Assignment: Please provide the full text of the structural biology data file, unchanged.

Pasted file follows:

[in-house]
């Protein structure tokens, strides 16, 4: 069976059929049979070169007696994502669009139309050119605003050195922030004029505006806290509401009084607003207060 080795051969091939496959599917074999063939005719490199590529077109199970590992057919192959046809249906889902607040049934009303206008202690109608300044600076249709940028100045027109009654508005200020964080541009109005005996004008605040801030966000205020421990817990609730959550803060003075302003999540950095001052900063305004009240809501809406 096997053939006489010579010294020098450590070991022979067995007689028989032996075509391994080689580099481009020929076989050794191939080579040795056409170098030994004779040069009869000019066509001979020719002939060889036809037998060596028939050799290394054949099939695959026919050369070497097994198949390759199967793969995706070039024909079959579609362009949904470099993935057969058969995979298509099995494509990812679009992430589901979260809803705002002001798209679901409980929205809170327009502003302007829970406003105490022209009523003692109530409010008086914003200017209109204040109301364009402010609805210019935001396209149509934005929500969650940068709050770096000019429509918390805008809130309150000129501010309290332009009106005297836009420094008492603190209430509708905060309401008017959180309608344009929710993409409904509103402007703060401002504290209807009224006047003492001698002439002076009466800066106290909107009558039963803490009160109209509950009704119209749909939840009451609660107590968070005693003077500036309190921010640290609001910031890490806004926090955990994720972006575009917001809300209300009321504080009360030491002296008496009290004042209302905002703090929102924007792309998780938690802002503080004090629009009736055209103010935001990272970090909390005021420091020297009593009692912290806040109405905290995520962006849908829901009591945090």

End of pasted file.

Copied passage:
[in-house]
């Protein structure tokens, strides 16, 4: 069976059929049979070169007696994502669009139309050119605003050195922030004029505006806290509401009084607003207060 080795051969091939496959599917074999063939005719490199590529077109199970590992057919192959046809249906889902607040049934009303206008202690109608300044600076249709940028100045027109009654508005200020964080541009109005005996004008605040801030966000205020421990817990609730959550803060003075302003999540950095001052900063305004009240809501809406 096997053939006489010579010294020098450590070991022979067995007689028989032996075509391994080689580099481009020929076989050794191939080579040795056409170098030994004779040069009869000019066509001979020719002939060889036809037998060596028939050799290394054949099939695959026919050369070497097994198949390759199967793969995706070039024909079959579609362009949904470099993935057969058969995979298509099995494509990812679009992430589901979260809803705002002001798209679901409980929205809170327009502003302007829970406003105490022209009523003692109530409010008086914003200017209109204040109301364009402010609805210019935001396209149509934005929500969650940068709050770096000019429509918390805008809130309150000129501010309290332009009106005297836009420094008492603190209430509708905060309401008017959180309608344009929710993409409904509103402007703060401002504290209807009224006047003492001698002439002076009466800066106290909107009558039963803490009160109209509950009704119209749909939840009451609660107590968070005693003077500036309190921010640290609001910031890490806004926090955990994720972006575009917001809300209300009321504080009360030491002296008496009290004042209302905002703090929102924007792309998780938690802002503080004090629009009736055209103010935001990272970090909390005021420091020297009593009692912290806040109405905290995520962006849908829901009591945090």